Bonum Certa Men Certa

The EFF Must Return That 'Internship' Money to Google or It Would Disgrace the Patent Reform Movement (by Association)

Poisoning and harming the perception of impartiality

Wallet with money



Summary: Whether real or perceived, the EFF's alleged bias is at stake now that Google money -- not just money from a billionaire (Cuban) -- lands on its lap; it can, by extension or association, serve to discredit patent reformers

PATENT maximalists like to pretend that Google is being everything and that everyone who challenges the status quo at the U.S. Patent and Trademark Office (USPTO) is a Google 'shill'. This is totally untrue, however, but late on Friday I pointed out that EFF had taken money from Google, whereupon somewhat of a Web storm erupted (here's one example among many). This has started a long discussion and some discord (even some members of the EFF's Board are now dissenting) and there's risk that Federal Circuit and Patent Trial and Appeal Board (PTAB) bashers will exploit it. Rather than dwell/focus on the details of what the EFF did (that would be rather counterproductive), let's just say that the EFF now needs to do the right thing and revoke/return that money of Google. It not only undermines the perception that the EFF fights for privacy; it also emboldens those who accuse EFF -- and by extension patent reform -- of working for Google.



That's not to say that the EFF is rogue; but there's room for corruption and even the perception of corruption needs to be avoided. Here's what the EFF posted just before the weekend on the issue of patents; key EFF staff, as we've noted before in the latest on Uniloc, challenged this patent troll and reported on the latest outcome:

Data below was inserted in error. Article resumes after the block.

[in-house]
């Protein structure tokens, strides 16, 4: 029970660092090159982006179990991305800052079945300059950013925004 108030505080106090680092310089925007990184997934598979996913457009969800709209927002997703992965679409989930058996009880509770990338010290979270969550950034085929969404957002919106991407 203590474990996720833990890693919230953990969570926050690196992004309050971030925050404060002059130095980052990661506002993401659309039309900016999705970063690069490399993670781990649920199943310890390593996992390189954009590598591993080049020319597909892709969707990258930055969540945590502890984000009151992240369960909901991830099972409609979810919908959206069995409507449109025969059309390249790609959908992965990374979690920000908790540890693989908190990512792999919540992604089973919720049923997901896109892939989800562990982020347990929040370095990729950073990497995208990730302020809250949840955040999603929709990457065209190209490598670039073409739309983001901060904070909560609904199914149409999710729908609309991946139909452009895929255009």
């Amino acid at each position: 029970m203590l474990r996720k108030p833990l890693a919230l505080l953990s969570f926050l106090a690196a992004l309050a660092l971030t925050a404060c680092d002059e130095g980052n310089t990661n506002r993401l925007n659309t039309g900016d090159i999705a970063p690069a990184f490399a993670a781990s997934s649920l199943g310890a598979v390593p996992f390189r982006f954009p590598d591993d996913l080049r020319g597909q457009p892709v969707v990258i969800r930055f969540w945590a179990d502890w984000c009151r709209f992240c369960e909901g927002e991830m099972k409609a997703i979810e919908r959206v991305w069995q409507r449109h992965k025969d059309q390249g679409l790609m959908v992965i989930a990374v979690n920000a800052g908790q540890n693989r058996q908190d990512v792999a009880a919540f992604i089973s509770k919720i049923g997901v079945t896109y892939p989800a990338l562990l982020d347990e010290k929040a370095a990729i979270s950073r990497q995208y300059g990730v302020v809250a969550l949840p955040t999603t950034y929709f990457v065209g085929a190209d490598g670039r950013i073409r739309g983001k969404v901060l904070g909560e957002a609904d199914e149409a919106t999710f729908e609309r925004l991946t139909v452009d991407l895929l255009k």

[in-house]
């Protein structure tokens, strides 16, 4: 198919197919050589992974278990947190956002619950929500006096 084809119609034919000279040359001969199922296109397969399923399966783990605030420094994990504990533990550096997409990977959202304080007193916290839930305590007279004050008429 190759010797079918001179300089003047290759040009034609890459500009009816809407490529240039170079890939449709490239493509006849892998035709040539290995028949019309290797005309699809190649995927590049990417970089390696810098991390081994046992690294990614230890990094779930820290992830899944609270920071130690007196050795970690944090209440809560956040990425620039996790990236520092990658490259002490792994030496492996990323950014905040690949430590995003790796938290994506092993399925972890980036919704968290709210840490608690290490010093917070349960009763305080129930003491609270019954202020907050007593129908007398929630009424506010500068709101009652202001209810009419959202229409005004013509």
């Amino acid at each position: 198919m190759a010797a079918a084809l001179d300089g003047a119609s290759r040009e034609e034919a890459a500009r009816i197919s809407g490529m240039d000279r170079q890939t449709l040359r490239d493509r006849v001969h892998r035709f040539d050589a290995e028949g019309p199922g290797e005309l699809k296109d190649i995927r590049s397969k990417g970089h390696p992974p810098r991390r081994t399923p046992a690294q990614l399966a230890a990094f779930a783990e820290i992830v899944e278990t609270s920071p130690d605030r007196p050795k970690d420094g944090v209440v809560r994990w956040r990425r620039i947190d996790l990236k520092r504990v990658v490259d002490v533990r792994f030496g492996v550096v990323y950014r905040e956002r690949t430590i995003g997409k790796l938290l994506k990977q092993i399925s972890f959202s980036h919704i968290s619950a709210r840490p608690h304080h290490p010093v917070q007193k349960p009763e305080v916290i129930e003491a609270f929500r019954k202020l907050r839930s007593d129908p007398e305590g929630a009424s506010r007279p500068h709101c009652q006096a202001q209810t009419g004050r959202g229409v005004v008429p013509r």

A federal judge has ordered that prolific patent troll Uniloc cannot hide its shell games from the public. After EFF filed a motion to intervene seeking access to sealed court records, Judge William H. Alsup of the Northern District of California has ordered [PDF] that the relevant documents should be made public. Judge Alsup stayed his order for two weeks, however, to give Uniloc an opportunity to appeal to the Federal Circuit. We are pleased by the court’s ruling and will defend it if appealed.

The sealed documents have an importance far beyond this case. As Judge Alsup suggested in court, Uniloc appeared to be using complex machinations to hide its patents or its assets, possibly to avoid being hit with sanctions. The public has a right to know who owns patents, especially patents like the ones Uniloc claims to own, since the company has claimed its patents entitle it to payments from a vast array of technology companies.

In the underlying cases, Uniloc has sued Apple alleging that its iPhones and iPads infringe a number of its patents. For example, Uniloc claims that Apple infringes U.S. Patent No. 7,092,671, because “iPads incorporate software that causes an iPad, in response to a user’s selection, to transfer a telephone number wirelessly to a nearby iPhone which dials the selected number.”

In a heavily redacted motion to dismiss, Apple appears to argue that Uniloc entities and Fortress Investment Group LLC divided rights in the asserted patents in a way that means the Uniloc entities no longer had a legal right to sue for infringement. We say “appears” because the public cannot see most of the briefing and evidence. Because the redactions (requested by Uniloc) make it impossible to understand the dispute, we moved to intervene to seek public access.


A colleague, Alex Moss, wrote about PTAB as follows: